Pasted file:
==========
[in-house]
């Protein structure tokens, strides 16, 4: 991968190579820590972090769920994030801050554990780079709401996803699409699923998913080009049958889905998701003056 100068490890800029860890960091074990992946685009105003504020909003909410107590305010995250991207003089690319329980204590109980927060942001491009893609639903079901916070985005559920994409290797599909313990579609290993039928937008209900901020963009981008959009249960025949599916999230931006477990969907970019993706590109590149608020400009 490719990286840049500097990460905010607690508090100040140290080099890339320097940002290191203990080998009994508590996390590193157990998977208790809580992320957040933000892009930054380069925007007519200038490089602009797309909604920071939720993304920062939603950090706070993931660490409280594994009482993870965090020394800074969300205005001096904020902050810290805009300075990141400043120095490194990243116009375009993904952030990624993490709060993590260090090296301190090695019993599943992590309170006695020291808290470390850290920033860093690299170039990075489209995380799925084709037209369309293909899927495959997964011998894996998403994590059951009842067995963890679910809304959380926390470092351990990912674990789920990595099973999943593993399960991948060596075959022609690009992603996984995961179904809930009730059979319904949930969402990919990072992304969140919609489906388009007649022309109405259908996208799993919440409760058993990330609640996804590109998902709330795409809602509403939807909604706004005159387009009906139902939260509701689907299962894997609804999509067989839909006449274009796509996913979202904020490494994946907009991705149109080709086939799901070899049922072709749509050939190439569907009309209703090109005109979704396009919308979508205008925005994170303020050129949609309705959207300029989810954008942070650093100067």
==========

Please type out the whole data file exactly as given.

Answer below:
[in-house]
């Protein structure tokens, strides 16, 4: 991968190579820590972090769920994030801050554990780079709401996803699409699923998913080009049958889905998701003056 100068490890800029860890960091074990992946685009105003504020909003909410107590305010995250991207003089690319329980204590109980927060942001491009893609639903079901916070985005559920994409290797599909313990579609290993039928937008209900901020963009981008959009249960025949599916999230931006477990969907970019993706590109590149608020400009 490719990286840049500097990460905010607690508090100040140290080099890339320097940002290191203990080998009994508590996390590193157990998977208790809580992320957040933000892009930054380069925007007519200038490089602009797309909604920071939720993304920062939603950090706070993931660490409280594994009482993870965090020394800074969300205005001096904020902050810290805009300075990141400043120095490194990243116009375009993904952030990624993490709060993590260090090296301190090695019993599943992590309170006695020291808290470390850290920033860093690299170039990075489209995380799925084709037209369309293909899927495959997964011998894996998403994590059951009842067995963890679910809304959380926390470092351990990912674990789920990595099973999943593993399960991948060596075959022609690009992603996984995961179904809930009730059979319904949930969402990919990072992304969140919609489906388009007649022309109405259908996208799993919440409760058993990330609640996804590109998902709330795409809602509403939807909604706004005159387009009906139902939260509701689907299962894997609804999509067989839909006449274009796509996913979202904020490494994946907009991705149109080709086939799901070899049922072709749509050939190439569907009309209703090109005109979704396009919308979508205008925005994170303020050129949609309705959207300029989810954008942070650093100067």